Situation remains threatening in eastern and central regions
The current Desert Locust situation has deteriorated in Ethiopia and remains serious in Yemen, Pakistan and India.
Swarms laid eggs in northeast Ethiopia that gave rise to hopper bands and aerial control operations were carried out (4 636 ha). Once new swarms form, there is a low risk that they could migrate south to the Ogaden in southeast Ethiopia and north to the Eritrean Red Sea coast where early breeding already started and should start in Sudan by November.
In the Eastern Region, ground control operations increased along both sides of the Indo-Pakistan border against swarms and a second generation of breeding that caused hopper groups and bands to form. India treated 84 639 ha in September while Pakistan treated 30 210 ha. As monsoon rains lasted longer than usual, infestations will persist in October. Any locusts that are not detected or controlled will form adult groups and small swarms that are expected to migrate in October and November west to southwest Pakistan and southeast Iran where rains are forecasted from October onwards. This would allow infestations to persist until temperatures warm up in the spring for breeding.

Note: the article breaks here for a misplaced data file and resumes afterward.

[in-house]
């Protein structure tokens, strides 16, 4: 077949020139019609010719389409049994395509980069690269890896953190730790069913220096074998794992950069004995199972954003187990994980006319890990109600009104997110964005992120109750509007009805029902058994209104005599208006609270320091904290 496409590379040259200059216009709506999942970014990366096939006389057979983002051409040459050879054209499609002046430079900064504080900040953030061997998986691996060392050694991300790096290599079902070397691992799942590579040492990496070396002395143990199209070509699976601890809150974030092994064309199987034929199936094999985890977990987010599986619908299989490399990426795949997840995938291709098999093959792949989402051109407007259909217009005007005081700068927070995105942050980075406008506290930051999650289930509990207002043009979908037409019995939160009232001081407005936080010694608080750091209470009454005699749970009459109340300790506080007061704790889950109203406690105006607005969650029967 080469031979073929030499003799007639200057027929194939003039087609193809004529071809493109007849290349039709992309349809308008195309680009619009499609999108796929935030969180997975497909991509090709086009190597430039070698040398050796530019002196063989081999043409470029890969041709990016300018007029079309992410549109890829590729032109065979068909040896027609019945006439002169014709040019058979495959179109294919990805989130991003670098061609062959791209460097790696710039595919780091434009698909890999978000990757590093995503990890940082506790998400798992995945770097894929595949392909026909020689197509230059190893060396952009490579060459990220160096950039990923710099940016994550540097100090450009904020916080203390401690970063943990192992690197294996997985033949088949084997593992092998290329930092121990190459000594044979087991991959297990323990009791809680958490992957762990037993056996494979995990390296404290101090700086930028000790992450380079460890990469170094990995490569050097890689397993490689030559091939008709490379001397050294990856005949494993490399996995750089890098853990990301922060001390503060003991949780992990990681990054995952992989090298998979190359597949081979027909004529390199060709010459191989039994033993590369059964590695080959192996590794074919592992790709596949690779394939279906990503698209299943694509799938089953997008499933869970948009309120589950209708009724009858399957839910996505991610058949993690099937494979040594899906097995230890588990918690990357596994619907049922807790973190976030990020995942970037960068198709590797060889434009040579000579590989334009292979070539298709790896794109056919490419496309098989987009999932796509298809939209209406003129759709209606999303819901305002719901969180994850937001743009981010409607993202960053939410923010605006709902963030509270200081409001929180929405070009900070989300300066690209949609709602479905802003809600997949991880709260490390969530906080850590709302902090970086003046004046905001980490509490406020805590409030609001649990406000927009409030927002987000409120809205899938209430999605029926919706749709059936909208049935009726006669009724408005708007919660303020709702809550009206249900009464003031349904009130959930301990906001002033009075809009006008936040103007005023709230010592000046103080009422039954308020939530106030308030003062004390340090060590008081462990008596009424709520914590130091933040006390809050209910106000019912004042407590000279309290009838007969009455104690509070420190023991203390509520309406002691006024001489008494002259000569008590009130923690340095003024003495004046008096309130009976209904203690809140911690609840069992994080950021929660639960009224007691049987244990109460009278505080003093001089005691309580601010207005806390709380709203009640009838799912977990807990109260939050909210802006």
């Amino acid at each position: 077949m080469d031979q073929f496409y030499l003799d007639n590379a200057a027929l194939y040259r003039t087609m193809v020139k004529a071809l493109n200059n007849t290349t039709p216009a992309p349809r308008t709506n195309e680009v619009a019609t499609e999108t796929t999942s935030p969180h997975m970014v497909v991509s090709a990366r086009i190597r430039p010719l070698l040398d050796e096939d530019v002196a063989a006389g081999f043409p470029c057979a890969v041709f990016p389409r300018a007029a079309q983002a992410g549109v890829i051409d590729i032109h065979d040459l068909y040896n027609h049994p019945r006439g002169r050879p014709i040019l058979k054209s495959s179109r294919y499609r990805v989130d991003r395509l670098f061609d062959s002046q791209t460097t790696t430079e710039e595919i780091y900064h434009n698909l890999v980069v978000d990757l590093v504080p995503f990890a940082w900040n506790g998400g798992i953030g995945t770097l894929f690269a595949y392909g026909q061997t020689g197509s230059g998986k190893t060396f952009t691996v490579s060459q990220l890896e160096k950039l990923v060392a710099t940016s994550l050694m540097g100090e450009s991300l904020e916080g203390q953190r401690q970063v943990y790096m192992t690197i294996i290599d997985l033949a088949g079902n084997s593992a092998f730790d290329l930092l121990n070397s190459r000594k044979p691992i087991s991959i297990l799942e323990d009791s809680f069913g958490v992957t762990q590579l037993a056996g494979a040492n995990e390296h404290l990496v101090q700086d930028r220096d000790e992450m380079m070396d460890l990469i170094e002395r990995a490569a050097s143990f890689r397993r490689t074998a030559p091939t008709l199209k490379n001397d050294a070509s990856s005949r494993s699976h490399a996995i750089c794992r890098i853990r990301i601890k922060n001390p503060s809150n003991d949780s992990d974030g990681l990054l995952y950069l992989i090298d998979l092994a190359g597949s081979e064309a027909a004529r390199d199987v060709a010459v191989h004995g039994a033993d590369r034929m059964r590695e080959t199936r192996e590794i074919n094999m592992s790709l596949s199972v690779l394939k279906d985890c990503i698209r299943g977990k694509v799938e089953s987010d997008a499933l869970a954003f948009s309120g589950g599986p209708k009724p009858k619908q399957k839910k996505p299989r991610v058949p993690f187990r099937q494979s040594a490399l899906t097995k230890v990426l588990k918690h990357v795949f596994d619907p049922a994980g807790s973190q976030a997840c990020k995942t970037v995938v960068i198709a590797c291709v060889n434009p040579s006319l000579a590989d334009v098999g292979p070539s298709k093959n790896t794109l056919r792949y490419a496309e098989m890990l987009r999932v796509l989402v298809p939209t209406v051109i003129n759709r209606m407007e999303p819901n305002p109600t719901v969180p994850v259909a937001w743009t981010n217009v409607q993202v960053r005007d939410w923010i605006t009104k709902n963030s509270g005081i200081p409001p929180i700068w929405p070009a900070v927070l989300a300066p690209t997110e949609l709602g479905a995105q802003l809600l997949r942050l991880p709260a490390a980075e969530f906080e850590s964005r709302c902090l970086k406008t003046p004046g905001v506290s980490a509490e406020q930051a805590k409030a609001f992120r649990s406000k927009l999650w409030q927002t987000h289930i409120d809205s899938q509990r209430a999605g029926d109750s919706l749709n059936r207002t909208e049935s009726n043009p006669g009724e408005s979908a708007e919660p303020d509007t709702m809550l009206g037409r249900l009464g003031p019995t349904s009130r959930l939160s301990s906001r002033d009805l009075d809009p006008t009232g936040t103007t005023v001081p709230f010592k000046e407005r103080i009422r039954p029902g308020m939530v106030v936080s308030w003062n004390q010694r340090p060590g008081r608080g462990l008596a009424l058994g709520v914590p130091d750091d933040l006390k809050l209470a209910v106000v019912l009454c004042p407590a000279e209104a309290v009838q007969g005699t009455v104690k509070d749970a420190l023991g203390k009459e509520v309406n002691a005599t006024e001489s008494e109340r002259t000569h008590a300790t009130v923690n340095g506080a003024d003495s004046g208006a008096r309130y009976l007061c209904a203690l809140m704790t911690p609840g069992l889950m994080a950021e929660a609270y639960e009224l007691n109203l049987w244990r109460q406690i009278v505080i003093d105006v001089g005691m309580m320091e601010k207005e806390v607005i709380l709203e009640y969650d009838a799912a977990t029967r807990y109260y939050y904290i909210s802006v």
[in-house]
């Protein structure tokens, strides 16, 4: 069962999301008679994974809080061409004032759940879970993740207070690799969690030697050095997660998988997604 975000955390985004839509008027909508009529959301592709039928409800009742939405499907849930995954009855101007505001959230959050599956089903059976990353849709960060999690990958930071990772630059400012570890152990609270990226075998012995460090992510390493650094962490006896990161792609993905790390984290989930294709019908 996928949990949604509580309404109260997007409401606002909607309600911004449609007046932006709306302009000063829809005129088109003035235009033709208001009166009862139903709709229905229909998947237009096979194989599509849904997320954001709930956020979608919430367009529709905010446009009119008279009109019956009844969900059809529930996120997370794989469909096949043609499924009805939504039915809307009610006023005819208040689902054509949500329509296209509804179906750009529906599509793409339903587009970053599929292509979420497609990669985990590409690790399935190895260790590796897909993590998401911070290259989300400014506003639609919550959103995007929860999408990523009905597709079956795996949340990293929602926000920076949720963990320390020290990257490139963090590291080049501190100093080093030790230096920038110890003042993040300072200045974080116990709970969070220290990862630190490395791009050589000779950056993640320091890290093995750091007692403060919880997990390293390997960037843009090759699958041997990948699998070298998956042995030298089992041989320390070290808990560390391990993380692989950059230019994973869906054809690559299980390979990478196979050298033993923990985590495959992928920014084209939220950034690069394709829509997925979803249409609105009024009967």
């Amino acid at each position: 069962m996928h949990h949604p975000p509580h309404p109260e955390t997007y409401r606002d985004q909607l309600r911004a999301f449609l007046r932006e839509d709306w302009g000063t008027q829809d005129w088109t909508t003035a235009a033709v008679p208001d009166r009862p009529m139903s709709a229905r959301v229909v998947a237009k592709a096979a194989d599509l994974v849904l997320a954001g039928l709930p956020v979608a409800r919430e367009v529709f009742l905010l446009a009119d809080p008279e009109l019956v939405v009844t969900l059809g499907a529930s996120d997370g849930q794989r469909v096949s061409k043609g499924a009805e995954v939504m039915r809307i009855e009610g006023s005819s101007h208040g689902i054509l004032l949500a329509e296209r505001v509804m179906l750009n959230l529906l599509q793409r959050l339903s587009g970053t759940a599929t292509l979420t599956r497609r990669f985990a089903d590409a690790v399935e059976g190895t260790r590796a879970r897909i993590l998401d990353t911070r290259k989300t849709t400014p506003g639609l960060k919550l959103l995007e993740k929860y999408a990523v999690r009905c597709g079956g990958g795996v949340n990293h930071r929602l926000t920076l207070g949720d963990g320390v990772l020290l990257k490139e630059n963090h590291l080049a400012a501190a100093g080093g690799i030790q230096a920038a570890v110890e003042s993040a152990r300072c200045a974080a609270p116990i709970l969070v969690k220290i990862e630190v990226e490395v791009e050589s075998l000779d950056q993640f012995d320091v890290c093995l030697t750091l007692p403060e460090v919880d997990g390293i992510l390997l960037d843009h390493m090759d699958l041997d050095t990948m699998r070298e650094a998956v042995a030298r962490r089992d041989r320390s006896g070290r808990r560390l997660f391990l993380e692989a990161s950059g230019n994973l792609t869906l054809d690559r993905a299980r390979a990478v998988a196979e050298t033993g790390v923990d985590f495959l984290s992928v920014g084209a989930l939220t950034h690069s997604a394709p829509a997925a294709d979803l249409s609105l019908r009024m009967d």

In the Central Region, hopper groups and bands formed on the Red Sea coast of Yemen and, to a lesser extent, in adjacent coastal areas of Saudi Arabia while breeding continued in the interior of Yemen. Control operations were undertaken in Saudi Arabia (4 195 ha) and in parts of Yemen (245 ha). Unusually good rains that fell in Yemen will allow breeding to continue, mostly unchecked, in the interior and on the coast, which will cause a substantial increase in locusts. Breeding may eventually occur in central Oman where heavy rains fell from Cyclone Hikka.
In the Western Region, locust numbers remained low in the northern Sahel of West Africa despite two generations of breeding in Chad. During October, adults are expected to concentrate and breed in northwest Mauritania where unusually good rains fell recently.